Adapted from a recent online discussion.
Dear Carolyn: Is there a polite way to remind easily offended in-laws that I have family too? I just spent a day with my in-laws, who demanded promises for future major holidays (this year and later years) and will only accept a yes from my husband, no other answers from me are accepted.
I’m pretty heartbroken that my in-laws never seemed to even consider that I might want to spend a holiday with my only sibling and her infant.
I Have Family Too!
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The short answer is, you tell your in-laws you will do your best to be fair in dividing your holidays among different branches of family. If they choose not to respect that, then that’s on them
The long answer (in execution, not in typing) is that this is more about your husband than it is about your in-laws. Either he’s with you on this, in which case your in-laws’ unreasonable demands are merely a nuisance you have to push through – they can’t make you show up on demand – or he’s on their side, in which case you and he need to spend some time figuring out, together, what’s fair.
Dear Carolyn: “Mrs. Smith” and “Mrs. Jones” are my two closest friends. We all live in different states, a day’s drive from each other, and until this past spring, the Smiths and Joneses had never met.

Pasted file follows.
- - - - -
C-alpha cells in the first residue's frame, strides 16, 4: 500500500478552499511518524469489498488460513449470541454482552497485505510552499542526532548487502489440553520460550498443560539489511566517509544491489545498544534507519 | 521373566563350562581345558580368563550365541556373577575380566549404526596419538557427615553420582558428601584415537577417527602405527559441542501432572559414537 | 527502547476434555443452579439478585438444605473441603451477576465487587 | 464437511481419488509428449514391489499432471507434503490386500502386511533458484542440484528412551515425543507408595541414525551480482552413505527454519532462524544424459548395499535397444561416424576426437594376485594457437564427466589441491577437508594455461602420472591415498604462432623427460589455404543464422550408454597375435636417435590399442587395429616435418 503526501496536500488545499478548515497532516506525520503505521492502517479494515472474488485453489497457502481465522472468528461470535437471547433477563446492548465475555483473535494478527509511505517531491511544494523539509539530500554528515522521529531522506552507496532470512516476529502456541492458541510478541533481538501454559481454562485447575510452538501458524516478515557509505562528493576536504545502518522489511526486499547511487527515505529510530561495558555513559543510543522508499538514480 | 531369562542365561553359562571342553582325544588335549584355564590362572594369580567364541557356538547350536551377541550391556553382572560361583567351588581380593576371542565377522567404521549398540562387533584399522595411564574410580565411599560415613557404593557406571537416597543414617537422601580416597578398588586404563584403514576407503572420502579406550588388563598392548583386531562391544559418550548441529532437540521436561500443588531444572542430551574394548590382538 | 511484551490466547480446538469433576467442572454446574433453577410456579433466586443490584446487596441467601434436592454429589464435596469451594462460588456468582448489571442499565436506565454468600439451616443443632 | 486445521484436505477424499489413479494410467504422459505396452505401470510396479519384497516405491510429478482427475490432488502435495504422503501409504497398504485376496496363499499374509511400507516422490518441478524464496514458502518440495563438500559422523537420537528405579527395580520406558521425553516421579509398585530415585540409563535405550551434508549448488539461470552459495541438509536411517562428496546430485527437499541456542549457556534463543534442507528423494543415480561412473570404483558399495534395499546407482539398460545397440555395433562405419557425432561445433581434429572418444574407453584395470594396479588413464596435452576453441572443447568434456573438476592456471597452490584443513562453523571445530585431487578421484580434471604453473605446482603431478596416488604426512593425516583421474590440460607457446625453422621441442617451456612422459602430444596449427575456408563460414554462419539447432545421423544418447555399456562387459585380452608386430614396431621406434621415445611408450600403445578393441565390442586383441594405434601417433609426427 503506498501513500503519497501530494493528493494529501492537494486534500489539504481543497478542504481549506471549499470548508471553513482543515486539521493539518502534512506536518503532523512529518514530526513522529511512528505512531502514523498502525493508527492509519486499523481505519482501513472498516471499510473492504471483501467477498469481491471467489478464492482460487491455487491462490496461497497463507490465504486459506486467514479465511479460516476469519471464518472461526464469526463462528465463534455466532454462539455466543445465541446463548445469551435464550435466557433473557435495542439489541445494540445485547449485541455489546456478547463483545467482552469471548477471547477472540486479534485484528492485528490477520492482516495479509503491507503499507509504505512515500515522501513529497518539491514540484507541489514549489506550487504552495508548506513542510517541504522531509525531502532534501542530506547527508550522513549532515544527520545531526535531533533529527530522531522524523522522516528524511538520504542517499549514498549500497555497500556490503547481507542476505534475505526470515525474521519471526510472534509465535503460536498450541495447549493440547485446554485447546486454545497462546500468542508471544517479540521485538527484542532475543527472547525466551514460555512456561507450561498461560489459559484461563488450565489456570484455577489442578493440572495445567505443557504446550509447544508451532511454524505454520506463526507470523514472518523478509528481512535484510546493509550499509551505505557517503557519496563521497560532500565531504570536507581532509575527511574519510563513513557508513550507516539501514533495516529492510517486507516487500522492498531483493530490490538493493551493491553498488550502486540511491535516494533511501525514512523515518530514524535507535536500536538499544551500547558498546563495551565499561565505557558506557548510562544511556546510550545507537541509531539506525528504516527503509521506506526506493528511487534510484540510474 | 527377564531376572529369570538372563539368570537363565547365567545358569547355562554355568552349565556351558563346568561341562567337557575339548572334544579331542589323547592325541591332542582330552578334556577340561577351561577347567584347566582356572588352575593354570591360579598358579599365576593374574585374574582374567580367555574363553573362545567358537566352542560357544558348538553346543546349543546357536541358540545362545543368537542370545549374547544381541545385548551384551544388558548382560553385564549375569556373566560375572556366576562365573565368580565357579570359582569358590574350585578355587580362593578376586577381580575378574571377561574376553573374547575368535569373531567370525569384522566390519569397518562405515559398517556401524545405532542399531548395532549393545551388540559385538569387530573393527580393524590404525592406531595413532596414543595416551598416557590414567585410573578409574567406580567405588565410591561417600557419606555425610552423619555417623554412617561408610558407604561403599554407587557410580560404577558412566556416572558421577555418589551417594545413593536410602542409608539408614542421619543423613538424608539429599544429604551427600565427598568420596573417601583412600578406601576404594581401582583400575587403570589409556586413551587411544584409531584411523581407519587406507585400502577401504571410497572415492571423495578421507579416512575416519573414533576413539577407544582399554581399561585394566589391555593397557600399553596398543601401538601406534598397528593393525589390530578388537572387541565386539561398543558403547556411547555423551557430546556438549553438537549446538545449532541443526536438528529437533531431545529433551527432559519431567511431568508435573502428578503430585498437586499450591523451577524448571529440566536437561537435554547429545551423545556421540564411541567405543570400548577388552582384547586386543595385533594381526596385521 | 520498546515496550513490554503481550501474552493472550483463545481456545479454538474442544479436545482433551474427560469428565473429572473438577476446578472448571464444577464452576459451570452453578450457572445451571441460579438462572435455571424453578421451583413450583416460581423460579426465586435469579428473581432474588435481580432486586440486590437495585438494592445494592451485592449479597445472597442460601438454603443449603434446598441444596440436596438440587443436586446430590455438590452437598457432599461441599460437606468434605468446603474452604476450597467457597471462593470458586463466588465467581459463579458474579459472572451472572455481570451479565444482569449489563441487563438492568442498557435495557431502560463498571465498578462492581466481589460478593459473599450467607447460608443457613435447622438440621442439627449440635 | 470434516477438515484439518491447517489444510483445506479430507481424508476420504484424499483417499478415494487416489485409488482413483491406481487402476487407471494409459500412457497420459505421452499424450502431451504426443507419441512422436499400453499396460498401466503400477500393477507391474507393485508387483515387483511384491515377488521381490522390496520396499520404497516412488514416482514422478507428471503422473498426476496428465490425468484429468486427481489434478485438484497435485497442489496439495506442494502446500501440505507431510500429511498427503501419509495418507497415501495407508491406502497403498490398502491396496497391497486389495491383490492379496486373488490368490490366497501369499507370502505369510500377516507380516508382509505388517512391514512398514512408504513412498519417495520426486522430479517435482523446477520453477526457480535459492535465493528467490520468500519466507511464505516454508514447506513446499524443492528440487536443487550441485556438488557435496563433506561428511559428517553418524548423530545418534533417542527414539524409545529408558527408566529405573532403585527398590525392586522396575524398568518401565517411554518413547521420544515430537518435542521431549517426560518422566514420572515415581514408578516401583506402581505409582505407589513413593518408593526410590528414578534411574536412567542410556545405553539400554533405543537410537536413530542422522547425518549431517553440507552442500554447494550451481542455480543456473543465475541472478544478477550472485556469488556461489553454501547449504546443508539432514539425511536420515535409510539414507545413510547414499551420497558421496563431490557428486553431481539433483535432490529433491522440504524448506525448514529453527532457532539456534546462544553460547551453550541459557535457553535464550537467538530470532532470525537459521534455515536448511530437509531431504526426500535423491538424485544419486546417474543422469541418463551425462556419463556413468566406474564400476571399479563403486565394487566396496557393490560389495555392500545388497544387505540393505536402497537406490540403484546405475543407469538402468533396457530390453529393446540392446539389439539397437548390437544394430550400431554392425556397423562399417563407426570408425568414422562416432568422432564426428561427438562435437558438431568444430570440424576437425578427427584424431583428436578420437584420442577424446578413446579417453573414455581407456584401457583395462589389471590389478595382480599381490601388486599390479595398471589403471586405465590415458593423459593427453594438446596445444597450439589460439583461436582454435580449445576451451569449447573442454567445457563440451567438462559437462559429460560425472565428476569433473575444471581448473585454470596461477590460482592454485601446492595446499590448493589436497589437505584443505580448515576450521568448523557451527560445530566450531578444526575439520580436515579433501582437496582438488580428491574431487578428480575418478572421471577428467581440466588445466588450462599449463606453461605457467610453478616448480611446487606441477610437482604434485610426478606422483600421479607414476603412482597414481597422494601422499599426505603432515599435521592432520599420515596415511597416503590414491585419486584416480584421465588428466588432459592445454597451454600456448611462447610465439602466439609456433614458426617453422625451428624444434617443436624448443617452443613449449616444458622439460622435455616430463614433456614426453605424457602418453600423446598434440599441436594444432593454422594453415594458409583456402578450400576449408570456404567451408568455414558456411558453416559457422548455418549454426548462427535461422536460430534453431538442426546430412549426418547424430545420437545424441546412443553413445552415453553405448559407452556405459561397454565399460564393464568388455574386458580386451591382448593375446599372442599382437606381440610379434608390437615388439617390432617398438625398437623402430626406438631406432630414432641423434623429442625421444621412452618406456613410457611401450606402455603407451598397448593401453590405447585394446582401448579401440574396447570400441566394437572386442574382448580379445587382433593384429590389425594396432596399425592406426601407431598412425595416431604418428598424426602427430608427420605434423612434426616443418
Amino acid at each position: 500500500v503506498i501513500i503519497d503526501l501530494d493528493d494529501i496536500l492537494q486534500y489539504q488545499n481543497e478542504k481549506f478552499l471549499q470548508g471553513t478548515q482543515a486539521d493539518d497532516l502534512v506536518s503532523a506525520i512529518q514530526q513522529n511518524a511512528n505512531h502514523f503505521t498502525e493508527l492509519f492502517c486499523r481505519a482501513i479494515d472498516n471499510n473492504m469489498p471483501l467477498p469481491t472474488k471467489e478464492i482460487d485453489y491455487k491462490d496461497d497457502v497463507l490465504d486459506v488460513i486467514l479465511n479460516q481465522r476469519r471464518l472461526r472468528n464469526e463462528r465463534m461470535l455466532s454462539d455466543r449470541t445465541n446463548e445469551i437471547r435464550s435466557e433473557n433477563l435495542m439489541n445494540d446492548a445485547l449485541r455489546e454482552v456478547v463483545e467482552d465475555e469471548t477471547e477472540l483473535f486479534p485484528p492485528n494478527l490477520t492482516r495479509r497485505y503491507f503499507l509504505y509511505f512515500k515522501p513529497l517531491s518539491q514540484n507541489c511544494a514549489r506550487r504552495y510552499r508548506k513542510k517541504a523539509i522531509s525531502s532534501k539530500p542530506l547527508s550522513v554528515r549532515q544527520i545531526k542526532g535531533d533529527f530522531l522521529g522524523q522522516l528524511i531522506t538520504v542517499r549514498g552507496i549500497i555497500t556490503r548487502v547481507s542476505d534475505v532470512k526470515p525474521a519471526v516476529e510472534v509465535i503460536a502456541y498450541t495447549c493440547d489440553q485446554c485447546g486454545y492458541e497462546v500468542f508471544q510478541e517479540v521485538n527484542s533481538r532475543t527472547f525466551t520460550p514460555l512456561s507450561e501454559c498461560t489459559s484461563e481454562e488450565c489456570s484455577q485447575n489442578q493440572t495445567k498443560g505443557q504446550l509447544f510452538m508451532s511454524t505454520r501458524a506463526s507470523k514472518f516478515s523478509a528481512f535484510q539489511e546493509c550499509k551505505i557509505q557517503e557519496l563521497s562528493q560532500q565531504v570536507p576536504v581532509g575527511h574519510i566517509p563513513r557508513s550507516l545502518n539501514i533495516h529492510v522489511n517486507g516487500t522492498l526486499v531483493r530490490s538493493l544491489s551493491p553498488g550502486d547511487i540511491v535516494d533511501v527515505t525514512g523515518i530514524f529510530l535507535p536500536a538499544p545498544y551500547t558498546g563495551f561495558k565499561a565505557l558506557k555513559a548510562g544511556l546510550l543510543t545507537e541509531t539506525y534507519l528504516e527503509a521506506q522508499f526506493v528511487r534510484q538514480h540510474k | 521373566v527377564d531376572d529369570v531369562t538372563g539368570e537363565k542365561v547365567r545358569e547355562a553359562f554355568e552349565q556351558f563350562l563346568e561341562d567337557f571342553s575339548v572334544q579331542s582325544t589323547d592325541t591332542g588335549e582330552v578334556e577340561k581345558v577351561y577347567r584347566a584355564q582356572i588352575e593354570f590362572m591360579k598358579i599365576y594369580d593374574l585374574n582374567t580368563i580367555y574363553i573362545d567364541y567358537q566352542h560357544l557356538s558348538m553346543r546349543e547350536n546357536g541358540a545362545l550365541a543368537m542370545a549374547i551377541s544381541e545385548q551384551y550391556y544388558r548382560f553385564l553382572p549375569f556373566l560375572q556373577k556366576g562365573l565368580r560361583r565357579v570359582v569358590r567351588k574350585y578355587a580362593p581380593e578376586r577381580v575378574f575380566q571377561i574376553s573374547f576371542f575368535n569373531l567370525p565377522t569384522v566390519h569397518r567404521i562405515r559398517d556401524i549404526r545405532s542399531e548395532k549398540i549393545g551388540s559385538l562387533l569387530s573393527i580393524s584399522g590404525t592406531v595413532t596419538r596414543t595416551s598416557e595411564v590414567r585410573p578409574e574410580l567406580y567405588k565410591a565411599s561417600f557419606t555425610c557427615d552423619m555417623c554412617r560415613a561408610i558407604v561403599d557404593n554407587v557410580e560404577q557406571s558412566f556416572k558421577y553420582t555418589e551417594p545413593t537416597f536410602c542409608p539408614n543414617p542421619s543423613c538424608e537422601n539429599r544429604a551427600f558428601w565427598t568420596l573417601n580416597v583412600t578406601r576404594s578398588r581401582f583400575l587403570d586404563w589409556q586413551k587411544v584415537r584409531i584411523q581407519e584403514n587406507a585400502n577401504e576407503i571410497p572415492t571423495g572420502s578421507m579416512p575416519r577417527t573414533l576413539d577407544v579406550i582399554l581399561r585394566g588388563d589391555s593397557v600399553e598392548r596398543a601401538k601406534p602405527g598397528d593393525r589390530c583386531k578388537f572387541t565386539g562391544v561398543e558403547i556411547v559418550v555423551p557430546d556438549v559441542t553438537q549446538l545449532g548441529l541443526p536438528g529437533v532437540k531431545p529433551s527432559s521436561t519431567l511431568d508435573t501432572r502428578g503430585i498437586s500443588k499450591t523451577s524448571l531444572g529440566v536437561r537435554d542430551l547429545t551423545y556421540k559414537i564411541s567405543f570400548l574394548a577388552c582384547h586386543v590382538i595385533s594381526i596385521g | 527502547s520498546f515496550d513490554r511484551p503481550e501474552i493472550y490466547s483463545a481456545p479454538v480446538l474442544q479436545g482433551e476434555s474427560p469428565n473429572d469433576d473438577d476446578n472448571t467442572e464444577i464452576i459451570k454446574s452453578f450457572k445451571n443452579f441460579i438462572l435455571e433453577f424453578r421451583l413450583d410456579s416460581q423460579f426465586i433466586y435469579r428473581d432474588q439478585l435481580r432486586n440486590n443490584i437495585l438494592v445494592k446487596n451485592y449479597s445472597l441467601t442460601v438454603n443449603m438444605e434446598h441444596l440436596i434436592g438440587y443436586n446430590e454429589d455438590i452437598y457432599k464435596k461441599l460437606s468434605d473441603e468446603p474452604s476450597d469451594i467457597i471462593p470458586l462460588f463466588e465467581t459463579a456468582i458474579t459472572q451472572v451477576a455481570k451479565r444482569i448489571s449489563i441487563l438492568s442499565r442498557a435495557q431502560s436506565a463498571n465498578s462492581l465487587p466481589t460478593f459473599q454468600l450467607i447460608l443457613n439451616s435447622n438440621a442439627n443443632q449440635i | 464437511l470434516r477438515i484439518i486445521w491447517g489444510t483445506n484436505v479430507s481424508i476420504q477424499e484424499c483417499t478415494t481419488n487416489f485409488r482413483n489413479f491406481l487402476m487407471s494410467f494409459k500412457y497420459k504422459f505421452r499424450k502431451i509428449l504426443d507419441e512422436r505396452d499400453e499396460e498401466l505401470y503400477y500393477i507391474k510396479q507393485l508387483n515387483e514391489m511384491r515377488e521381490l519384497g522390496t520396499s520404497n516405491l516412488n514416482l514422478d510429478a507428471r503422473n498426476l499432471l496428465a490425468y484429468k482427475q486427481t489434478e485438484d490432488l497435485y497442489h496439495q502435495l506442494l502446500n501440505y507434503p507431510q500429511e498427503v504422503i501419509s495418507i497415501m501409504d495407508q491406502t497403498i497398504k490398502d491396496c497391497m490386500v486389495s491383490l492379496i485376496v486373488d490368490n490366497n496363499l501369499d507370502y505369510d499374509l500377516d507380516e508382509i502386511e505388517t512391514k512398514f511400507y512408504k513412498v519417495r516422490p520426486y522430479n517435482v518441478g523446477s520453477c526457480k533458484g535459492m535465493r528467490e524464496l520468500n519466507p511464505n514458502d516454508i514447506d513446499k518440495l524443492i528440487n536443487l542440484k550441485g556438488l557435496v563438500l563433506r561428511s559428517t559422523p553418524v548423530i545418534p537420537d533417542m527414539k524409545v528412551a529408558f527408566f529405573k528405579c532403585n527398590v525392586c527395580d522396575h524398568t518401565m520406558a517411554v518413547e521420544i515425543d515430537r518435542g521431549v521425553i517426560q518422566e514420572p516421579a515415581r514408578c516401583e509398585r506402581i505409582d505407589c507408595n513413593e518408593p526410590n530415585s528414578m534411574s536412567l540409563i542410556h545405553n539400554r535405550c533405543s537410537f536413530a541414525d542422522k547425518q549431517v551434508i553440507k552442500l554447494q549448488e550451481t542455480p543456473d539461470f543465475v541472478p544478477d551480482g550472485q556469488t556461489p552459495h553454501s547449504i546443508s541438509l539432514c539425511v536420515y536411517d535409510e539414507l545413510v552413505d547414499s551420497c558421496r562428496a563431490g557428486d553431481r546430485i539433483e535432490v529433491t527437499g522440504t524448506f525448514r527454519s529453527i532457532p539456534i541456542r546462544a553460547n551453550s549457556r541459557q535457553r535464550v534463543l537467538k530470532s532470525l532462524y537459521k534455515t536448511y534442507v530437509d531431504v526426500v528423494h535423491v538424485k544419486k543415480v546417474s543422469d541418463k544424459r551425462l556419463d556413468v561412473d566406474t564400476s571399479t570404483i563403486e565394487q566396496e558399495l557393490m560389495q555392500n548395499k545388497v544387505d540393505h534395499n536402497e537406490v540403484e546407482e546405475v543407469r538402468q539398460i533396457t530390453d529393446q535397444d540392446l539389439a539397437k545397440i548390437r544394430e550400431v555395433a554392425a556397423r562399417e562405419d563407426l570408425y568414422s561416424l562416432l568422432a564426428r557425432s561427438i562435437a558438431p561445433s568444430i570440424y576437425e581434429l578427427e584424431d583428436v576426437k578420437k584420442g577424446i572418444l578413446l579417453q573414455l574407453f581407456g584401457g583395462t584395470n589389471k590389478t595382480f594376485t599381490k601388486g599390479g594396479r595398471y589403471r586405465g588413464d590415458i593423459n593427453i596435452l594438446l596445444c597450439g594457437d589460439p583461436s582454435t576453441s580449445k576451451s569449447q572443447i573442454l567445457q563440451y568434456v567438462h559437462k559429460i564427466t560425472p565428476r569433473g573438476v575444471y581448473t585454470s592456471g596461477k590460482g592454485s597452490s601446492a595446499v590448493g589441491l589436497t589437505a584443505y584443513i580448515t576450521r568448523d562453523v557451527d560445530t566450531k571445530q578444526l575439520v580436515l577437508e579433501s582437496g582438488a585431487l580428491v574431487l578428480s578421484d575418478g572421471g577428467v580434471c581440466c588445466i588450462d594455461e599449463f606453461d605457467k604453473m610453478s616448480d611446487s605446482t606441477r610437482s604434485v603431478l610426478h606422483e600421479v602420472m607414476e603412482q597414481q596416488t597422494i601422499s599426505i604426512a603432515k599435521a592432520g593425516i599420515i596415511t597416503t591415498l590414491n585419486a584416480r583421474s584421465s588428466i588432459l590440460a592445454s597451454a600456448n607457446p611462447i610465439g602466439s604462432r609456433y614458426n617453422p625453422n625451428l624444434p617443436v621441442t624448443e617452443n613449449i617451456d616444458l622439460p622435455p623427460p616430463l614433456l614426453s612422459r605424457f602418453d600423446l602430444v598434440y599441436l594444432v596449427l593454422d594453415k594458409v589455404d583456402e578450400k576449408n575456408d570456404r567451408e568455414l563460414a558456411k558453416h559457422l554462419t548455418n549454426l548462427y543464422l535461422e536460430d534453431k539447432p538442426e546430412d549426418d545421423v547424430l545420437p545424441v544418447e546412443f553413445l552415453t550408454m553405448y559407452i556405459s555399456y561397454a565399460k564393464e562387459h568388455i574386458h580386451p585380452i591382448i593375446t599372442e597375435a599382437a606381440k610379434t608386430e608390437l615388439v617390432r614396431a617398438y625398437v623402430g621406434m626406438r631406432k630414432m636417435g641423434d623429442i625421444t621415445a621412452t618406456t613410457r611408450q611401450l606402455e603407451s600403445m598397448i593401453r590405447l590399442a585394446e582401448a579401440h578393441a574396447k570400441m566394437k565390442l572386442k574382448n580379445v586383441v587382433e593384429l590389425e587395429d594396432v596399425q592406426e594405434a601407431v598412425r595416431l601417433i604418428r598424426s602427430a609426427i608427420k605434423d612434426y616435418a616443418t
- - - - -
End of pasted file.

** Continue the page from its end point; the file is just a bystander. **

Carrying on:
I got us all together and, on impulse, the Smiths invited the Joneses to a three-day upscale event in their area; they accepted. The Smiths made lots of arrangements, bought tickets, made reservations.
The week of the event, Mrs. Jones called me to say she was too sick to go. I urged her to call the Smiths and make her apologies. She seemed very reluctant, but agreed. I went to the event and had a great time. Mrs. Smith just informed me that the Joneses canceled with a text: “We’re not coming this weekend. I’m sick.” No apology, no gratitude, no acknowledgement of the effort made by the Smiths.
Smiths later got a check in an otherwise empty envelope – again, no apology.
The Smiths are furious. I’m stunned. This won’t affect my friendship with the Smiths, but it is strongly affecting my opinion of the Joneses. I would discuss it with them, but it seems too serious for a phone call and it’ll be months and months before we see each other. I can’t imagine dropping this friendship, but I also can’t imagine pretending it didn’t happen. What should I do?
Just call. “This is so unlike you – is everything OK?”
For the record, I see why the Smiths are upset, of course, but … well, think about it in terms of a grade on a test. An apology and gratitude are important, but so were notifying the Smiths and compensating them for their expenses. If we say each is worth 25 points, the Joneses earned 25 + 25 for a 50. It’s still a fail, but it’s not a zero.
Anyway, the important thing is to find whether there’s another side to the story. This is not a mere acquaintance and her behavior is out of character. Asking is what good friends (are entitled to) do.
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